Cardiff-based drug delivery company Q Chip has extended its collaborative research deal with Biocompatibles International, a medical device company focused on the treatment of cardiovascular disease, cancer and benign tumours.
The original research deal, signed in late 2004, provided for the development and trial of bespoke prototype Q Chip MicroPlants; but following testing of the equipment, Biocompatibles has requested further development and installation of a unit at its facilities in Farnham, UK.
The MicroPlant platform uses Q Chip's microfluidic technology and enables the production of commercial volumes of uniform, loaded microcapsules using a wide range of biocompatible polymers.
The original deal, signed in December last year, saw Q Chip receive a combination of fees and milestone payments. In addition Biocompatibles received exclusive rights to Q Chips' intellectual property portfolio for certain applications for the duration of the research project.
Q Chip's business development director, Dr Jo Daniels, said: "Current methods of manufacturing polymer microcapsules produce a wide size distribution, resulting in post-processing to select a particular size rang. This can be expensive and also wasteful if the product sales mix doesn't match the process output."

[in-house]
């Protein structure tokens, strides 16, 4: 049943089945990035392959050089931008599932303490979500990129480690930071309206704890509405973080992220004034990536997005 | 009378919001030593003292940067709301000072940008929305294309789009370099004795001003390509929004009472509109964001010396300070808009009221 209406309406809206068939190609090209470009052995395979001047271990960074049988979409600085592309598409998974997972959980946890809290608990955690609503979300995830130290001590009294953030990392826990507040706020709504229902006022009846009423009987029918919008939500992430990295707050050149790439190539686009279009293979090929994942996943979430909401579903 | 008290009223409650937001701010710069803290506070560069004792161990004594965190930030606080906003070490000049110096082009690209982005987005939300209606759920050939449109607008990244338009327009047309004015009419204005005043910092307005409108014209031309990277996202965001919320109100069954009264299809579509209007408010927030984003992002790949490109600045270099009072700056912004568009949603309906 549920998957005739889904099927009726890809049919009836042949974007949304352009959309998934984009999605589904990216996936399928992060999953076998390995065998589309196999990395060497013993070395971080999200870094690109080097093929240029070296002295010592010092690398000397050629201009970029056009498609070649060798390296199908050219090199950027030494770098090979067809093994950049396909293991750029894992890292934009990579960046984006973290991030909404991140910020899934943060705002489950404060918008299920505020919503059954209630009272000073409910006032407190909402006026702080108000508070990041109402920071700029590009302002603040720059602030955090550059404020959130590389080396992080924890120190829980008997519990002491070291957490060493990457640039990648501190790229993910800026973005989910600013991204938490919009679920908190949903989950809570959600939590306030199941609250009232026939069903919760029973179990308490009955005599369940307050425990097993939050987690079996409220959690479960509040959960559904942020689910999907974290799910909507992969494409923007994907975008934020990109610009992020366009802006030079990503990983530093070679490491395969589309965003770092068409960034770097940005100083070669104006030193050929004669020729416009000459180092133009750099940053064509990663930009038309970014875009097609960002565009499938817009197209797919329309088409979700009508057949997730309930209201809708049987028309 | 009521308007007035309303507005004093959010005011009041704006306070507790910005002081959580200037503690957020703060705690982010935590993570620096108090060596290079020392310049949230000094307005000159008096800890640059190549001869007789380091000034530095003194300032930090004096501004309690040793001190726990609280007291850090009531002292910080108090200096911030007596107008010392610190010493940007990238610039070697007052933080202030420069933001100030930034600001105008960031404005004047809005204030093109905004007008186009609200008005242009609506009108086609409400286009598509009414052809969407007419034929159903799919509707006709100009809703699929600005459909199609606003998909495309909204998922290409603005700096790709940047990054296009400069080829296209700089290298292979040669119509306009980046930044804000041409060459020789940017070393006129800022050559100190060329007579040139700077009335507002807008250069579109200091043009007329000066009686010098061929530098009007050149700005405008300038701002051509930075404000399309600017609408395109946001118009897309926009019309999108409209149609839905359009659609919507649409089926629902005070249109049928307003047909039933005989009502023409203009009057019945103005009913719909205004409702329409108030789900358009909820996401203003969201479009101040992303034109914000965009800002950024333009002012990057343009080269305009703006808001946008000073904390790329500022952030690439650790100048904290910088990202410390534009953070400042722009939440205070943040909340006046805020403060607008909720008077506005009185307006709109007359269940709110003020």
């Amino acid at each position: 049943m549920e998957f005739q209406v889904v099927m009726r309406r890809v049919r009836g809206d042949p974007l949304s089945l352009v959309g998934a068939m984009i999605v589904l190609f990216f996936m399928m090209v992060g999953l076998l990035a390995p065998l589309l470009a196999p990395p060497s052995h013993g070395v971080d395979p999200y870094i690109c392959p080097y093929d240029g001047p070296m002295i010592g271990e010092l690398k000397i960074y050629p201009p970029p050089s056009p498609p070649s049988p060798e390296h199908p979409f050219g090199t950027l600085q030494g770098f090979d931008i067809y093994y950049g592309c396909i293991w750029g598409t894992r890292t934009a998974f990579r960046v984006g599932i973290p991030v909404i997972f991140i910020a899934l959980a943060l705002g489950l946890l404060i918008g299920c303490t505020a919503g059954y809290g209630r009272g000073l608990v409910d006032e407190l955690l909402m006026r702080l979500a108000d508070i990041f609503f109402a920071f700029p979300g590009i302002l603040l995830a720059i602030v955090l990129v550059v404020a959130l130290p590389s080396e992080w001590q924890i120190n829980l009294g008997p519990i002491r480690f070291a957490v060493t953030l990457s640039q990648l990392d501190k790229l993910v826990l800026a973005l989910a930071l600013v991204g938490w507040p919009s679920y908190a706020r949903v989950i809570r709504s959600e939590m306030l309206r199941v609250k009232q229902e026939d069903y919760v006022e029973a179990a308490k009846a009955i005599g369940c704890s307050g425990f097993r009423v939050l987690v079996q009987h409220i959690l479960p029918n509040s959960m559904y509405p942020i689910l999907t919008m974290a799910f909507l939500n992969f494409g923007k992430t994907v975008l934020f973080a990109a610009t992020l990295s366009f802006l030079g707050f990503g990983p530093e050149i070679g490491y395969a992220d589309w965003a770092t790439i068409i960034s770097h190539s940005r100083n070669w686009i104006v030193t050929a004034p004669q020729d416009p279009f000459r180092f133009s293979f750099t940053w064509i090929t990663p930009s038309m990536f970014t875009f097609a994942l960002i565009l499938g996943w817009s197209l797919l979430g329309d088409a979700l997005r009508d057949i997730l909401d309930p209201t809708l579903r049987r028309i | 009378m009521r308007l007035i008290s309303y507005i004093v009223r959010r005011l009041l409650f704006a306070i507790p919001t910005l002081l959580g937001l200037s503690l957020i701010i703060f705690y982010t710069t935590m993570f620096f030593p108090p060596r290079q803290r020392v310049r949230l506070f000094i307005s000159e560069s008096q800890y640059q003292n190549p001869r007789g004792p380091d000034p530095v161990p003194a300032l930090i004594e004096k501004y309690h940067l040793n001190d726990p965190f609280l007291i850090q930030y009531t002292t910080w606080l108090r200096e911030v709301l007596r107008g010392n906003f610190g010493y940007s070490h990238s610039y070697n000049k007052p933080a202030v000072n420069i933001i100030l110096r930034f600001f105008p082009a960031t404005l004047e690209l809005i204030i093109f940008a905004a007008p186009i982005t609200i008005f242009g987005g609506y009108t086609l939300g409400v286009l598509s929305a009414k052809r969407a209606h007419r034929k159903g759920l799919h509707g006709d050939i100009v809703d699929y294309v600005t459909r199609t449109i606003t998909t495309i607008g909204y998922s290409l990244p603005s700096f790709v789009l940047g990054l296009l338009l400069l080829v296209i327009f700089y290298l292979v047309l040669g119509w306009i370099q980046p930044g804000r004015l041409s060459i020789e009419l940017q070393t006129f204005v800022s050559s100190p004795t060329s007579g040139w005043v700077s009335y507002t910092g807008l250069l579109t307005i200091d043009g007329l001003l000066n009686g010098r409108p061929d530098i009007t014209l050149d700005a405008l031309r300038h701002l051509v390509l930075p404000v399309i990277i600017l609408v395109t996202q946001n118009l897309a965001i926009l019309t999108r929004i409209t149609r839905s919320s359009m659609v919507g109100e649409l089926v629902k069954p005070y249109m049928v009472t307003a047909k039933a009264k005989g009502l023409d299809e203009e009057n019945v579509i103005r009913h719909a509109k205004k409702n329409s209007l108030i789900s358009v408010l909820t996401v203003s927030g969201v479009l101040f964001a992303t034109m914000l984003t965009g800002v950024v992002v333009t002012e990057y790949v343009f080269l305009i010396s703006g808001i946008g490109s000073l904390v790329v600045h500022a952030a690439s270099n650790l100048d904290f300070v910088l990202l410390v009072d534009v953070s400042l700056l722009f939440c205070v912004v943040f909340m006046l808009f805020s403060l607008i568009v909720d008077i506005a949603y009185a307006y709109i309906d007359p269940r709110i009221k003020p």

"As an example, a typical size distribution using an emulsion polymerisation process can cover 1-1000 microns. Furthermore, the harsh processing environments required for some of these techniques can have a detrimental effect on particle integrity, and as a result, are incompatible with applications involving delicate substrates, such as live cells," he added.
In response to these limitations Q Chip has developed a MicroPlant for the production of highly uniform polymer microcapsules using proprietary microfluidic technology. Incorporating microfluidics allows the sophisticated control of chemical reactions, not achievable in conventional bulk reaction vessels.
Selecting a desired particle size from sub 100 to 2000 microns, many microfluidic circuits work in parallel to produce monodisperse polymer microcapsules with less than 5 per cent variation in size. This efficient process eliminates the waste associated with much wider size distributions from other manufacturing methods.